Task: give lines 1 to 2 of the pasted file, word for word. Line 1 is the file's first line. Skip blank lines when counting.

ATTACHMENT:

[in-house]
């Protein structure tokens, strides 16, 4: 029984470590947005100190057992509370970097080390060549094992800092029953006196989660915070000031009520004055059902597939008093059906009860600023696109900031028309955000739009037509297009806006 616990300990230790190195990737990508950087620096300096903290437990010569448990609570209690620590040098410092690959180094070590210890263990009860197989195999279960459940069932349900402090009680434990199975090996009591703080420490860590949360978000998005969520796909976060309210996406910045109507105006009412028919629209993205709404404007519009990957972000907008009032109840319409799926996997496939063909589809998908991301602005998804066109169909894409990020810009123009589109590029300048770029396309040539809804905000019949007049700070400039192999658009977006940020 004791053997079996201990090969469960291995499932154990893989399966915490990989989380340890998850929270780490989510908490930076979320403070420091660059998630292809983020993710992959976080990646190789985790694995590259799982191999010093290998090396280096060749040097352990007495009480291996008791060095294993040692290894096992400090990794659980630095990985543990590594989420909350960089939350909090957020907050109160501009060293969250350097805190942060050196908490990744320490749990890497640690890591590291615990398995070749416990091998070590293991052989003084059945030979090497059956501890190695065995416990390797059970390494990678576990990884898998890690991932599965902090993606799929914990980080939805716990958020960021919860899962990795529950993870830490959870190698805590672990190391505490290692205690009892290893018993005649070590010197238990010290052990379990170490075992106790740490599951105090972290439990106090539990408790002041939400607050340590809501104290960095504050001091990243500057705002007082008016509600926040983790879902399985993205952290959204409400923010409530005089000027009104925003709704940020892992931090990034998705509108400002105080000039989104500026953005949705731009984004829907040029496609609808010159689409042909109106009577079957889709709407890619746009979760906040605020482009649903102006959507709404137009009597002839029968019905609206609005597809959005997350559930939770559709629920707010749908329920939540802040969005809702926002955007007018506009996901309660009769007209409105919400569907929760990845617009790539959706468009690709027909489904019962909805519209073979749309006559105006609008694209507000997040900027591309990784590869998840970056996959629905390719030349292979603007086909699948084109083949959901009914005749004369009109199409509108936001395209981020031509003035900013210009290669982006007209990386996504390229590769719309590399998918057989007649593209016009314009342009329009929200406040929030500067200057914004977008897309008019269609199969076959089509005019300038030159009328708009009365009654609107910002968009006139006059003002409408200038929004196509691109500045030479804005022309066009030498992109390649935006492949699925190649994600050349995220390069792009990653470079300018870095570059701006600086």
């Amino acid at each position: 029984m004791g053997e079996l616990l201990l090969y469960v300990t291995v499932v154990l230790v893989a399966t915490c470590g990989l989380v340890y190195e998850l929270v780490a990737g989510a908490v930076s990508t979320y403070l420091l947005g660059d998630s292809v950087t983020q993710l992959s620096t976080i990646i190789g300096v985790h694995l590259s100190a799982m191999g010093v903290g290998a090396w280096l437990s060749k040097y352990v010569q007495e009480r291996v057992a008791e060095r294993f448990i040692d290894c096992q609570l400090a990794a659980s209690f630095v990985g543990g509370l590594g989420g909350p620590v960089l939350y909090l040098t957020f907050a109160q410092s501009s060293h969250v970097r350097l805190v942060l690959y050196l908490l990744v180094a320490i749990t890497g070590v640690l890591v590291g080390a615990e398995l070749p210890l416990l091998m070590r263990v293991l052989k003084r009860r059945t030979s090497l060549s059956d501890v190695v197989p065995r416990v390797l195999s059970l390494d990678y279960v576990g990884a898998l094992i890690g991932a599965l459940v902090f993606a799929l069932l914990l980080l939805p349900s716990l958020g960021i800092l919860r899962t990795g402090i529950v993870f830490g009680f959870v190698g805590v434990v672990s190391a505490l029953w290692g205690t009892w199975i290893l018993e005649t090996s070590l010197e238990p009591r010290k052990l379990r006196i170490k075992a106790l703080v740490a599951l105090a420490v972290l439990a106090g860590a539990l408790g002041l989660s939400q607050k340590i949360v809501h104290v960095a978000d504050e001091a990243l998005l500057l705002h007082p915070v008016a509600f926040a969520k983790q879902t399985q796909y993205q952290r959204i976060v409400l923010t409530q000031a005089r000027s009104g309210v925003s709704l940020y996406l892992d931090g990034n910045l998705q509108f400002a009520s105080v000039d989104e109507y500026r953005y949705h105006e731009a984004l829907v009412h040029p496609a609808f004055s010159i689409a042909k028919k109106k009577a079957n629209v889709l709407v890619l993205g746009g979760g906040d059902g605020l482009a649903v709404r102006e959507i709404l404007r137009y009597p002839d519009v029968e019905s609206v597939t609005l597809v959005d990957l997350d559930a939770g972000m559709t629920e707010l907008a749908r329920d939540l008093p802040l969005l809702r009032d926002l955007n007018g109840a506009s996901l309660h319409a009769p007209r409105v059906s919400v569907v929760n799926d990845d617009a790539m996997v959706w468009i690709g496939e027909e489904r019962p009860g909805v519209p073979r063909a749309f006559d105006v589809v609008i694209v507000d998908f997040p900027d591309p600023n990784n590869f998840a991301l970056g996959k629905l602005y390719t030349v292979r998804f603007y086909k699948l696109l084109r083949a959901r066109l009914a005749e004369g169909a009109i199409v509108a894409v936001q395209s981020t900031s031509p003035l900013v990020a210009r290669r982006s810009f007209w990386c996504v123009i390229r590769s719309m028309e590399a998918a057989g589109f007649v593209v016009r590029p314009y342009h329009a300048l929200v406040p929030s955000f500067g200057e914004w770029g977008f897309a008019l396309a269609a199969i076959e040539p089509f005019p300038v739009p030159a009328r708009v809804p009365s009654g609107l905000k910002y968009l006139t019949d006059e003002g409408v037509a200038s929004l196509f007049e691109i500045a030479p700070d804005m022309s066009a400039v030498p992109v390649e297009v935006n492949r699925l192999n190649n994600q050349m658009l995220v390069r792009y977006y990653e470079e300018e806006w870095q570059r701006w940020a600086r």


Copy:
[in-house]
């Protein structure tokens, strides 16, 4: 029984470590947005100190057992509370970097080390060549094992800092029953006196989660915070000031009520004055059902597939008093059906009860600023696109900031028309955000739009037509297009806006 616990300990230790190195990737990508950087620096300096903290437990010569448990609570209690620590040098410092690959180094070590210890263990009860197989195999279960459940069932349900402090009680434990199975090996009591703080420490860590949360978000998005969520796909976060309210996406910045109507105006009412028919629209993205709404404007519009990957972000907008009032109840319409799926996997496939063909589809998908991301602005998804066109169909894409990020810009123009589109590029300048770029396309040539809804905000019949007049700070400039192999658009977006940020 004791053997079996201990090969469960291995499932154990893989399966915490990989989380340890998850929270780490989510908490930076979320403070420091660059998630292809983020993710992959976080990646190789985790694995590259799982191999010093290998090396280096060749040097352990007495009480291996008791060095294993040692290894096992400090990794659980630095990985543990590594989420909350960089939350909090957020907050109160501009060293969250350097805190942060050196908490990744320490749990890497640690890591590291615990398995070749416990091998070590293991052989003084059945030979090497059956501890190695065995416990390797059970390494990678576990990884898998890690991932599965902090993606799929914990980080939805716990958020960021919860899962990795529950993870830490959870190698805590672990190391505490290692205690009892290893018993005649070590010197238990010290052990379990170490075992106790740490599951105090972290439990106090539990408790002041939400607050340590809501104290960095504050001091990243500057705002007082008016509600926040983790879902399985993205952290959204409400923010409530005089000027009104925003709704940020892992931090990034998705509108400002105080000039989104500026953005949705731009984004829907040029496609609808010159689409042909109106009577079957889709709407890619746009979760906040605020482009649903102006959507709404137009009597002839029968019905609206609005597809959005997350559930939770559709629920707010749908329920939540802040969005809702926002955007007018506009996901309660009769007209409105919400569907929760990845617009790539959706468009690709027909489904019962909805519209073979749309006559105006609008694209507000997040900027591309990784590869998840970056996959629905390719030349292979603007086909699948084109083949959901009914005749004369009109199409509108936001395209981020031509003035900013210009290669982006007209990386996504390229590769719309590399998918057989007649593209016009314009342009329009929200406040929030500067200057914004977008897309008019269609199969076959089509005019300038030159009328708009009365009654609107910002968009006139006059003002409408200038929004196509691109500045030479804005022309066009030498992109390649935006492949699925190649994600050349995220390069792009990653470079300018870095570059701006600086």